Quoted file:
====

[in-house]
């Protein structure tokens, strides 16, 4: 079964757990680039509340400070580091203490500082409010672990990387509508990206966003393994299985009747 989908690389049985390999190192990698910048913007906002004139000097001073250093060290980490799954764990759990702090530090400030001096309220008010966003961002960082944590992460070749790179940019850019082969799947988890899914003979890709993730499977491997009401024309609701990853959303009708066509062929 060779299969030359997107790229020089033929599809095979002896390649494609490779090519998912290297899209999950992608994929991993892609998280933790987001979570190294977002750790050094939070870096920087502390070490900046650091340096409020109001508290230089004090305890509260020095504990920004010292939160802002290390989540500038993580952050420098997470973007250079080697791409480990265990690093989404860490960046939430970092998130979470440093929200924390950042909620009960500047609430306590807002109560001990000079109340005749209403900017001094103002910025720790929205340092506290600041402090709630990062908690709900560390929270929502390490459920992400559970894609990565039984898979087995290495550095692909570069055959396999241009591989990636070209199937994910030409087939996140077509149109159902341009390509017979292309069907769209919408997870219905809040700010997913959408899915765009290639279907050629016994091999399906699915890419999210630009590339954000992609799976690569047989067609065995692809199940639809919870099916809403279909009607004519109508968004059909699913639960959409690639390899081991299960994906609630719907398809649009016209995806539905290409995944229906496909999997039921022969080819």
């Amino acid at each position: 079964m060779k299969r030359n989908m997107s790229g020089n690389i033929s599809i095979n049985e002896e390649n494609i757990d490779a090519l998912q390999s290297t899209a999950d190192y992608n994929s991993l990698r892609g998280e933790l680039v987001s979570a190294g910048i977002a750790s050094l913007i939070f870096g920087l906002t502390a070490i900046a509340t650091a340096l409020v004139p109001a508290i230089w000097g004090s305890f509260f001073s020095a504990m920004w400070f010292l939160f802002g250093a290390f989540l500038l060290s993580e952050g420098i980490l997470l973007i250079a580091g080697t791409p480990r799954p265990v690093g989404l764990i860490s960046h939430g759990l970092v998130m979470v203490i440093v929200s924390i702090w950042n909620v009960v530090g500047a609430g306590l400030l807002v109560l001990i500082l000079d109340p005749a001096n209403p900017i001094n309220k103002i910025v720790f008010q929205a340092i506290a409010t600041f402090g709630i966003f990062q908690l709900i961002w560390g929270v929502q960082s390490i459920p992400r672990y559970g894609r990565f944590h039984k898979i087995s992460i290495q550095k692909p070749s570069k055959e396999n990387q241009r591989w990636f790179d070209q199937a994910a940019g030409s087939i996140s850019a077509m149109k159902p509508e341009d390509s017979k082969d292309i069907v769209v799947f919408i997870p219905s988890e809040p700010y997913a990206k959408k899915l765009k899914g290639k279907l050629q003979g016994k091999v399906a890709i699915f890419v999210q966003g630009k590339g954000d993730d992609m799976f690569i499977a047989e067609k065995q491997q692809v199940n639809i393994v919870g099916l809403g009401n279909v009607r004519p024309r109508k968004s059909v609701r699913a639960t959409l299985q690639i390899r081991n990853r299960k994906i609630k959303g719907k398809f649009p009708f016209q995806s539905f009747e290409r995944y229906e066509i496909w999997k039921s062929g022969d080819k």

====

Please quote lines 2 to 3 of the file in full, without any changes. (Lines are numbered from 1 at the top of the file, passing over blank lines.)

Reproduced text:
């Protein structure tokens, strides 16, 4: 079964757990680039509340400070580091203490500082409010672990990387509508990206966003393994299985009747 989908690389049985390999190192990698910048913007906002004139000097001073250093060290980490799954764990759990702090530090400030001096309220008010966003961002960082944590992460070749790179940019850019082969799947988890899914003979890709993730499977491997009401024309609701990853959303009708066509062929 060779299969030359997107790229020089033929599809095979002896390649494609490779090519998912290297899209999950992608994929991993892609998280933790987001979570190294977002750790050094939070870096920087502390070490900046650091340096409020109001508290230089004090305890509260020095504990920004010292939160802002290390989540500038993580952050420098997470973007250079080697791409480990265990690093989404860490960046939430970092998130979470440093929200924390950042909620009960500047609430306590807002109560001990000079109340005749209403900017001094103002910025720790929205340092506290600041402090709630990062908690709900560390929270929502390490459920992400559970894609990565039984898979087995290495550095692909570069055959396999241009591989990636070209199937994910030409087939996140077509149109159902341009390509017979292309069907769209919408997870219905809040700010997913959408899915765009290639279907050629016994091999399906699915890419999210630009590339954000992609799976690569047989067609065995692809199940639809919870099916809403279909009607004519109508968004059909699913639960959409690639390899081991299960994906609630719907398809649009016209995806539905290409995944229906496909999997039921022969080819």
């Amino acid at each position: 079964m060779k299969r030359n989908m997107s790229g020089n690389i033929s599809i095979n049985e002896e390649n494609i757990d490779a090519l998912q390999s290297t899209a999950d190192y992608n994929s991993l990698r892609g998280e933790l680039v987001s979570a190294g910048i977002a750790s050094l913007i939070f870096g920087l906002t502390a070490i900046a509340t650091a340096l409020v004139p109001a508290i230089w000097g004090s305890f509260f001073s020095a504990m920004w400070f010292l939160f802002g250093a290390f989540l500038l060290s993580e952050g420098i980490l997470l973007i250079a580091g080697t791409p480990r799954p265990v690093g989404l764990i860490s960046h939430g759990l970092v998130m979470v203490i440093v929200s924390i702090w950042n909620v009960v530090g500047a609430g306590l400030l807002v109560l001990i500082l000079d109340p005749a001096n209403p900017i001094n309220k103002i910025v720790f008010q929205a340092i506290a409010t600041f402090g709630i966003f990062q908690l709900i961002w560390g929270v929502q960082s390490i459920p992400r672990y559970g894609r990565f944590h039984k898979i087995s992460i290495q550095k692909p070749s570069k055959e396999n990387q241009r591989w990636f790179d070209q199937a994910a940019g030409s087939i996140s850019a077509m149109k159902p509508e341009d390509s017979k082969d292309i069907v769209v799947f919408i997870p219905s988890e809040p700010y997913a990206k959408k899915l765009k899914g290639k279907l050629q003979g016994k091999v399906a890709i699915f890419v999210q966003g630009k590339g954000d993730d992609m799976f690569i499977a047989e067609k065995q491997q692809v199940n639809i393994v919870g099916l809403g009401n279909v009607r004519p024309r109508k968004s059909v609701r699913a639960t959409l299985q690639i390899r081991n990853r299960k994906i609630k959303g719907k398809f649009p009708f016209q995806s539905f009747e290409r995944y229906e066509i496909w999997k039921s062929g022969d080819k």